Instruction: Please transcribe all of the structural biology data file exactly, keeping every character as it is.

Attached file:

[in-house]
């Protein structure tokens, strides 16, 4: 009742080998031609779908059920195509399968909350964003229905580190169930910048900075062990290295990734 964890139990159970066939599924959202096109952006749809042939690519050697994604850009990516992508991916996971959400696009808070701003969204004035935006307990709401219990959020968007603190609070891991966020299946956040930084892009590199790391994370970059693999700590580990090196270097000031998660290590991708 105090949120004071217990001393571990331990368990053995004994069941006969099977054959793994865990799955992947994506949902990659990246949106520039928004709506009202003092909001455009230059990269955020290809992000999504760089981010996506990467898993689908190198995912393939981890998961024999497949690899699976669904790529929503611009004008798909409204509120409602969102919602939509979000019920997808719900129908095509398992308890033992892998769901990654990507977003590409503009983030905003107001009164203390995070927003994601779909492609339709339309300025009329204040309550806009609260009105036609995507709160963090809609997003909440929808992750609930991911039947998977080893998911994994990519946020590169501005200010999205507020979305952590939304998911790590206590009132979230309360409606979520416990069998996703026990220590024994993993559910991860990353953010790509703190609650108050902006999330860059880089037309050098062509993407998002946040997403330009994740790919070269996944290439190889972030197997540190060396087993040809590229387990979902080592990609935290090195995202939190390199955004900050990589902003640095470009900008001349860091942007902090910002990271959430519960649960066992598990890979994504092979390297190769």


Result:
[in-house]
């Protein structure tokens, strides 16, 4: 009742080998031609779908059920195509399968909350964003229905580190169930910048900075062990290295990734 964890139990159970066939599924959202096109952006749809042939690519050697994604850009990516992508991916996971959400696009808070701003969204004035935006307990709401219990959020968007603190609070891991966020299946956040930084892009590199790391994370970059693999700590580990090196270097000031998660290590991708 105090949120004071217990001393571990331990368990053995004994069941006969099977054959793994865990799955992947994506949902990659990246949106520039928004709506009202003092909001455009230059990269955020290809992000999504760089981010996506990467898993689908190198995912393939981890998961024999497949690899699976669904790529929503611009004008798909409204509120409602969102919602939509979000019920997808719900129908095509398992308890033992892998769901990654990507977003590409503009983030905003107001009164203390995070927003994601779909492609339709339309300025009329204040309550806009609260009105036609995507709160963090809609997003909440929808992750609930991911039947998977080893998911994994990519946020590169501005200010999205507020979305952590939304998911790590206590009132979230309360409606979520416990069998996703026990220590024994993993559910991860990353953010790509703190609650108050902006999330860059880089037309050098062509993407998002946040997403330009994740790919070269996944290439190889972030197997540190060396087993040809590229387990979902080592990609935290090195995202939190390199955004900050990589902003640095470009900008001349860091942007902090910002990271959430519960649960066992598990890979994504092979390297190769």